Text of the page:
Ara pushed herself to standing, keeping a hand on the wall, her knees still weak and her leg muscles aching. The planters were either empty, with only dirt and moss in the bottom, or they were full with dead and brittle plants. 

If Trenton wanted her to take on a project, and her mother didn’t care about the little walled patio, maybe she would be allowed to plant some things and create a little space just for her outside the confines of the house. 

Part of her wanted to run back inside and get a notebook to start planning, but the rest of her, the smarter portion, never wanted to step foot in the house again.

She ran a hand along the low wall of the courtyard and turned around, holding her breath, as she looked up at the looming building.

Would she ever be able to think of it as her home if the very first day it gave her one of the worst moments she had experienced in a year? She wasn’t sure, even though that wasn’t fair.

It wasn’t a building’s fault when she had hallucinations, but it was hard to not think, haunted, about whatever place she saw them. 

Normally, although she hated even thinking the word, her hallucinations were grotesque. Often gory images of people at the moment of their deaths, their mouths moving in eternal silence that looked anything but quiet and left her cowering. Most of her prior delusions seemed to reach for her, rush at her, and in the case of the one that landed her in the hospital, she thought she was being attacked. They never seemed to even notice the other people around, they never seemed to have concerns beyond her and whatever it is they wanted from her. 

Her doctors used the singular focus of her hallucinations and their often disturbing appearance as part of her diagnosis and a thing she had to examine in therapy for endless hours. 

Yet this vision of someone who wasn’t there was beautiful and looked as alive as she did. He also seemed to not be particularly interested in her and even reacted to the other people around and what they said.

What would her doctors have to say about that?

Could she risk telling her doctors? 

She might get locked up in the ward again. 

Her mother might not let her out.

Biting her lip she turned away from the house and sat on the low wall looking out at the grounds, the expanse of grass that ended with giant trees.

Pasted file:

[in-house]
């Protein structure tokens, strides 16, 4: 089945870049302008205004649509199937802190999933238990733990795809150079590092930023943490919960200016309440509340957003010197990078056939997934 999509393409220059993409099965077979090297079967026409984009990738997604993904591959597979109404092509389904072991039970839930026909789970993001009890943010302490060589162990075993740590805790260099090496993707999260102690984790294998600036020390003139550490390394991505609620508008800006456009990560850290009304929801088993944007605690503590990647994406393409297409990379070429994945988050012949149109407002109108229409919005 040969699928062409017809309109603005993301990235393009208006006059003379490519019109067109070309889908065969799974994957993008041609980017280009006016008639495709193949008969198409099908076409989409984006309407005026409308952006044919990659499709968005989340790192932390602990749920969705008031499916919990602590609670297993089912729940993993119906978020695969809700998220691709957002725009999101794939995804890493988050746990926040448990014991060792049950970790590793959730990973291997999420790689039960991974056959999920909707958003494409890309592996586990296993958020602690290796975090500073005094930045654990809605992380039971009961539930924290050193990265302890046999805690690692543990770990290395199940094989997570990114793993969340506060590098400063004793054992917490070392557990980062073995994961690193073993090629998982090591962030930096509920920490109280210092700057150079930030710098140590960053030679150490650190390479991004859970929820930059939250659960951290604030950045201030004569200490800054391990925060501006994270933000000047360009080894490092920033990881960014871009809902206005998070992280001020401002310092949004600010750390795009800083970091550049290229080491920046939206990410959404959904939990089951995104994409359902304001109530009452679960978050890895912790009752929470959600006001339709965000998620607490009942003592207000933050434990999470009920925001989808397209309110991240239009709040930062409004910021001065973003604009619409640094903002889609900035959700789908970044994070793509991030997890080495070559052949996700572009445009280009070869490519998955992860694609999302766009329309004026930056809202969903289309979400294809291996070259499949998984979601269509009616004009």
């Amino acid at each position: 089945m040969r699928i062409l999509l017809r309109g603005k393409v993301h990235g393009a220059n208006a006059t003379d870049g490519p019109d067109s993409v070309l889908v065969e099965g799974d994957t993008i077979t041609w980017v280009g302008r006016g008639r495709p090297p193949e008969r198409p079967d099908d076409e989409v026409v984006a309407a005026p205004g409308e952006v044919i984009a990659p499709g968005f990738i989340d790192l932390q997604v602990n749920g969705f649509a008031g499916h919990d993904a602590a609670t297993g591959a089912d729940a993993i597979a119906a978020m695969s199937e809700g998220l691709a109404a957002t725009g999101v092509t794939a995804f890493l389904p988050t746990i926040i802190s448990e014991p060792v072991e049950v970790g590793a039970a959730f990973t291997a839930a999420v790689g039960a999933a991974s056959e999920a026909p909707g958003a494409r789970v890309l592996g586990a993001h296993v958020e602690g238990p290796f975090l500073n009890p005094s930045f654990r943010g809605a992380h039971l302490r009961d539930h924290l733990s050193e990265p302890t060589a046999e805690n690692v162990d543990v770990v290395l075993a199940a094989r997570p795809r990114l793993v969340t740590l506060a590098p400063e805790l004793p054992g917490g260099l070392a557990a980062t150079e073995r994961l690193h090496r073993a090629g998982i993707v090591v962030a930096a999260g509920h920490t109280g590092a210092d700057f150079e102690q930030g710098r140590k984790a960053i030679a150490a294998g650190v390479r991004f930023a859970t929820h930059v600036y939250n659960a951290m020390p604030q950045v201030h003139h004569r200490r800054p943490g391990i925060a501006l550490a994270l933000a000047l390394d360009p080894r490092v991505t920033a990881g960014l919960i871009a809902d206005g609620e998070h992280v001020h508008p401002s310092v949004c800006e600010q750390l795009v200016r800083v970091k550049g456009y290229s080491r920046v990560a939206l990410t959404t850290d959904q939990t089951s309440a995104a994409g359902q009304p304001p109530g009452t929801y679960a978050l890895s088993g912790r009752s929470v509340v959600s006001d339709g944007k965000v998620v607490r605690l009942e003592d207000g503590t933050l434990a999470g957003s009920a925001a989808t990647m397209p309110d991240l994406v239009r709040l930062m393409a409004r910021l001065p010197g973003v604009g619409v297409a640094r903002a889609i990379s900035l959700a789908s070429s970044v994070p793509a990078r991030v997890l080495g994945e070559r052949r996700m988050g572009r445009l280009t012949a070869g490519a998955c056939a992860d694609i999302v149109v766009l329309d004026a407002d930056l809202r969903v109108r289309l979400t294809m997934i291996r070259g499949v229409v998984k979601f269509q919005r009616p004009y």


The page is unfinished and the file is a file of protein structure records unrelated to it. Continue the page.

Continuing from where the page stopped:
All she wanted while she was locked in the ward was to be out in nature again, to feel the breeze as it came by, to smell the earth and the flora and fauna around her. But sitting on the wall, faced with it, it had grown too large for her to handle. Or maybe she had become too small. Maybe she had become one of those creatures that only grew big enough for the habitat they found themselves in. The ugly, muted tones of the ward flashed in her mind, but the deep rich greens, browns, blue, and reds of her immediate world began to bleed through them.

“No matter what, I can’t go back,” she said to woods and herself. 

It didn’t matter if the hallucinations were back, or if she was just over stressed by the events of the day and imagined a moment that never occurred.

She made a decision to believe the man was real, a business associate of Trenton’s she could put out of her mind who had slipped between people leaving the dining room and her brain had manufactured something out of nothing.

 She had no other options. 

Her mother and her doctors remained a bigger threat than any hallucinations had been. So far.
So, for that help, what I’m thinking is that his name, her last name, isn’t quite right. I wanted Blackthorne, but that’s been done to death. Some of the other names I’ve contemplated are: Northland, Bradford, or Wyndham. I’m also wondering if Arabella would be better as Allegra and we will call her Al like the song. What do you think?

This is the kind of thing that happens as I write a story. Sometimes the characters don’t quite fit who I think they are when I first meet them. This is officially your first big behind the scenes look at the hot mess I call a process.

If you have any wisdom on the names for this story, let me know in the comments. Even if you have some other suggestion, I can always use more ideas for character names.

As always, Thanks for reading everybody!

— Everly